Gold Fringed Data in Standard Edition

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Big Data => Gold Fringed Data in Oracle Standard Edition?


Yesterday I wrote a post where I asked the question “Big Data in Standard Edition Seriously?“, because it struck me that I had misinterpreted the concept Big Data, and as I see it, this is not something that should only be available to large Enterprises.

I am a complete novice on this, since I started to study this yesterday, but somehow I cannot understand why this should be a “no-can-do-thing” for smaller companies. To my understanding all companies struggles with the same issues like “how to grow”, “how to make their customers satisfied”, “what service should we provide”, “what processes do we need to refine” and so on, they only have less data. The concept “Big Data” is therefor misleading, and I would like to call the small companies data “Gold Fringed Data”, since it is as valueable to their business as “Big Data” is for the enterprise.

I found this article from Pierre-Luc Paquin on twitter

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This article gave me new insight in what kind of “Big Data=Gold Fringed Data” actually already is available to small companies.


Another article from SAS just made me more convinced about the benefits small companies could gain from their “Gold Fringed Data”

A part from the article about why you should consider using Hadoop:

  1. Low-cost storage and active data archive. The modest cost of commodity hardware makes Hadoop useful for storing and combining big data such as transactional, social media, sensor, machine, scientific, click streams, etc. The low-cost storage lets you keep information that is not currently critical but could become useful later for business analytics.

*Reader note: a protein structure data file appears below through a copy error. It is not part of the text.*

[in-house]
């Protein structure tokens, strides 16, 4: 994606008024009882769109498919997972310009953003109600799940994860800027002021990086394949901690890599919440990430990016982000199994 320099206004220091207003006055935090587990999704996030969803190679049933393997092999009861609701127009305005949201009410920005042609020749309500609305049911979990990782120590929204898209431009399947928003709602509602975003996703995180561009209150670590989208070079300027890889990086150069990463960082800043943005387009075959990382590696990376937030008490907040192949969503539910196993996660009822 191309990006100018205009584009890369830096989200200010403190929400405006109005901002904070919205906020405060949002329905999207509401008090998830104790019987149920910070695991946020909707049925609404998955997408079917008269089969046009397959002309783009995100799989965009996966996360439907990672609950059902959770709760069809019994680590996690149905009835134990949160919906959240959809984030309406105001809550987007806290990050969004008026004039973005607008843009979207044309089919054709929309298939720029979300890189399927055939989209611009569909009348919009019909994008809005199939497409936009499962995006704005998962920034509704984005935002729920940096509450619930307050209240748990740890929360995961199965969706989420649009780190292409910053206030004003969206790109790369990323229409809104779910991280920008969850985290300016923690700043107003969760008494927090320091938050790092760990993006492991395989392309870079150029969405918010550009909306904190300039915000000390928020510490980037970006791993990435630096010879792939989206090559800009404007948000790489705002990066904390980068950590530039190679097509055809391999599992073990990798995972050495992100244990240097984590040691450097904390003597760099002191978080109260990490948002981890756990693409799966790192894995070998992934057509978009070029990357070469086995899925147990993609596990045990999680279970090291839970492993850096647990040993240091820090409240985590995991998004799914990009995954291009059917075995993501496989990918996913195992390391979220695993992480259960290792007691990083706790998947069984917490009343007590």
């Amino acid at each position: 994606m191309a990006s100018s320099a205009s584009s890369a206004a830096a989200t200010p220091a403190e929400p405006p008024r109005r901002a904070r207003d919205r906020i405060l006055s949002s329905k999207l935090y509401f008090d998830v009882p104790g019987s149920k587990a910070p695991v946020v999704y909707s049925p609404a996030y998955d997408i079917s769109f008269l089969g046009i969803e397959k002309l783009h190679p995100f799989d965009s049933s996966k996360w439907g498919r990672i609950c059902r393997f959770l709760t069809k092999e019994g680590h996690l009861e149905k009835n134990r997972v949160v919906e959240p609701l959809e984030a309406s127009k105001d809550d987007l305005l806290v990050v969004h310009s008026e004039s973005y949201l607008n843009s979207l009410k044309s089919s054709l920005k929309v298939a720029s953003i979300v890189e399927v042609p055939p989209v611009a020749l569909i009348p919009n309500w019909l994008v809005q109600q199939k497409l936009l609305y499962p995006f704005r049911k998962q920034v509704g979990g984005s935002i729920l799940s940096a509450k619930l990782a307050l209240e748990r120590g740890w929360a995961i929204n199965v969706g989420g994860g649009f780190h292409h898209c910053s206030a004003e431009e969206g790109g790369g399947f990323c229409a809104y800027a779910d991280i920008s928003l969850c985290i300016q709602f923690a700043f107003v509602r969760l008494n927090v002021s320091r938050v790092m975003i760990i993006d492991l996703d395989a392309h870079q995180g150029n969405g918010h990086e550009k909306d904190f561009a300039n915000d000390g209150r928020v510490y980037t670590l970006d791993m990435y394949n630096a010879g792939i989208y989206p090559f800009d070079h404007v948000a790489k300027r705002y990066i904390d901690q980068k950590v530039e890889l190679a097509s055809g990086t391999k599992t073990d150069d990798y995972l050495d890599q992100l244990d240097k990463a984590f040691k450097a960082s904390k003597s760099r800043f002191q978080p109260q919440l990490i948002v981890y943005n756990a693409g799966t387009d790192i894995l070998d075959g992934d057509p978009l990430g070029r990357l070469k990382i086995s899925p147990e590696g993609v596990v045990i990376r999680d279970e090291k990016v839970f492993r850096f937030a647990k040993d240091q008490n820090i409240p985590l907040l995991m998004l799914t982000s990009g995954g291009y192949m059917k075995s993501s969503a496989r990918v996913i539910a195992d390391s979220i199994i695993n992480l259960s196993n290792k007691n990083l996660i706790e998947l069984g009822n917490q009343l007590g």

2. Staging area for a data warehouse and analytics store. One of the most prevalent uses is to stage large amounts of raw data for loading into an enterprise data warehouse (EDW) or an analytical store for activities such as advanced analytics, query and reporting, etc. Organisations are looking at Hadoop to handle new types of data (e.g., unstructured), as well as to offload some historical data from their EDWs.

I know of some Oracle Standard Edition Customers in the past that I have been working with, that have large amount of historical data that are not dead, but ice cold – They are seldom using it, but every now and then, an old customer asks about the information, and they need to put a very large amount of time and effort into retrieving the old data. So I just asked my self, wouldn’t Hadoop bring a nice solution to this? To my knowledge, Hadoop is an open-source, so the costs wouldn’t be that high I assume.


When Hadoop once is implemented who knows, by letting the imagination loose, maybe one or two new services could just flourish from there, and the small company can grow to become an Enterprise.

It’s easy letting the imaginagation loose at the beginning of a new learning path. Everything is possible. That’s the beauty of learning.


If you have good articles or stuff about Big Data I hope you share the information, since I am searching for opportunities for smaller companies that are using Oracle Standard Edition Database (or any other vendor), because I am sure they value their “Gold Fringed Data” as much as the big Enterprise values their “Big Data”


Take care, stay well and have a lovely day

-Ann

Turku 13.5.2015

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